Early Response to Early Marriages
29 Mar 2016
Every so often, browsing news feeds, I think about how the information life is short-lived. Daily news are being lost so much in other news and it seems that human mind can fit everything, nevertheless how is it analyzed and conclusions made after all, since there are in the queue dozens of other news?
Certainly, there are news that live in our environment of the discussions for several days. Unfortunately, for the most part, these are the news that have negative content, where it is addressed to the consequences of any cruelty, violence or even maybe involuntary engagement in the marriage?
Why do we pay attention only when there happens something worse?
How to draw attention of the society to the problem long before the consequences happen and perhaps preempt them?
These and other questions have been raised recently in Osh at the hearings dedicated to discuss the societal consequences of early marriages, which was attended by representatives of the Committee on Social Affairs, Education, Science, Culture and Health of the Jogorku Kenesh.
The event, of course, seems like ordinary meeting, where representatives of the Parliament, civil society and development organizations have been gathered, however, right there we touched upon the rights of all underage girls.
Imagine, that (according to the Ministry of Health) every year around 1000 underage girls become mothers, and the numbers have kept growing since 2008.
Who are those young mothers? Why are they giving birth at such a young age? In some conversations there were discussed several reasons: early pubescence of girls, strive for starting a family, irresponsibility of today’s youth.
Law-enforcement institutions reported only three official cases of forced marriage as of last year.
Although, Vice-Prime Minister on Social Affairs, in her speech to the participants, announced that the reason for girls giving birth at young age are forced marriages. This is the first time that a high-ranking politician has acknowledged that it has become acceptable in our society to arrange a marriage for girls at young age, a sad fact, that women’s and youth’s organizations are “proclaiming” on a constant basis. In the Kyrgyz Republic, according to the Children's Code and other regulatory and normative legal acts - the minors are envisaged those, who have not attained 18 years of age. The minimum age for marriage by the Family Code of the Kyrgyz Republic is set at 18.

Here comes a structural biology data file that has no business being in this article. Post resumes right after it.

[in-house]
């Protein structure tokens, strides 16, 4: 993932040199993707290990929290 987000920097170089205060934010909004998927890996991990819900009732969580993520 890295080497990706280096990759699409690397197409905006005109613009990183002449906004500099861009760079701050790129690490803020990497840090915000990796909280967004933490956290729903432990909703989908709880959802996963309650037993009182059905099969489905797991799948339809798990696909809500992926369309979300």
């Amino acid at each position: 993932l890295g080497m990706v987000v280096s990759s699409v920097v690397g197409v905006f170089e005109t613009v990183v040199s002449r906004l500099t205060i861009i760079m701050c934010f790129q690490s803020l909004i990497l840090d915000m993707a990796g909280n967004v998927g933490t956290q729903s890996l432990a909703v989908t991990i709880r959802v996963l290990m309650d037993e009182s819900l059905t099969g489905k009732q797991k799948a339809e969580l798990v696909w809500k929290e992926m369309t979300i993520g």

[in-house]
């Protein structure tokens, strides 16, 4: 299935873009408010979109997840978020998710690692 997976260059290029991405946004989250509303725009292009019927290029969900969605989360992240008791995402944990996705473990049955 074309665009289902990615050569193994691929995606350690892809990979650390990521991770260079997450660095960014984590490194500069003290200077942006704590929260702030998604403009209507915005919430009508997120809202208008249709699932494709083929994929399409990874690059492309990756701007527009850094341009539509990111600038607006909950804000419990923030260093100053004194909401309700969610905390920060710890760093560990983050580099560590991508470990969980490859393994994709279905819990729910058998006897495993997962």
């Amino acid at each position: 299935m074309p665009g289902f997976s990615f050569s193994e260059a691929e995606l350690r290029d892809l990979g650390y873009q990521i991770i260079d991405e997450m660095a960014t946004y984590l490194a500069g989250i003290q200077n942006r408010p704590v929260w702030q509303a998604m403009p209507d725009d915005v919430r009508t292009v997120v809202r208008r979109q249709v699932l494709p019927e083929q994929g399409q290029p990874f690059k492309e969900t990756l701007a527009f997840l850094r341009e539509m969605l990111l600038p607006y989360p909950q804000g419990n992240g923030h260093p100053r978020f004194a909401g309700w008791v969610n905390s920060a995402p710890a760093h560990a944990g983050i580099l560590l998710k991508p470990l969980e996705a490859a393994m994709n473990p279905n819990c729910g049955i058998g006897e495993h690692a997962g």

"This is an organized sex exploitation, as 14-15 year old girls are still fragile both physically and mentally. Helpless, they are victims of the groom's wishes, the parents. The marriage of minors - a criminal offense. With regard to the registration of marriages in mosques, according to Muslim traditions, couple are married in the mosques. Imams issue a marriage certificate, which has no legal force. And spouses think they are legitimate partners”, - says the representative of the “League of Child Rights Defenders”- Erkaiym Aliyeva.
Marriages are being arranged through a Muslim religious ceremony named “nikah” without being officially registered. When I had a meeting with local committees in the city of Uzgen, they told me what happens after those marriages. The local authorities have witnessed cases where girls would be banished from their “new families” and would have no way of proving that they were ever a married and had rights. The body of those young girls isn’t ready to carry a child, and as such, pregnancy comes with a lot of complications. As such, most of these young mothers are likely to end up having limited social economic perspectives and their children may have health issues once born.
We really hope that this meeting will serve as a step forward in improving girls’ lives. We also hope that Jogorku Kenesh will adopt a Draft Law on restricting to conduct any ceremonies of “nikah” for underage girls and that the law-enforcements, police, and other institutions will prevent cases of forced marriage to happen. Marriage has to be consensual, and only when both parties are mature physically, socially, psychologically.
Elmira Shishkaraeva, (UNDP Gender Mainstreaming Country Coordinator), email@example.com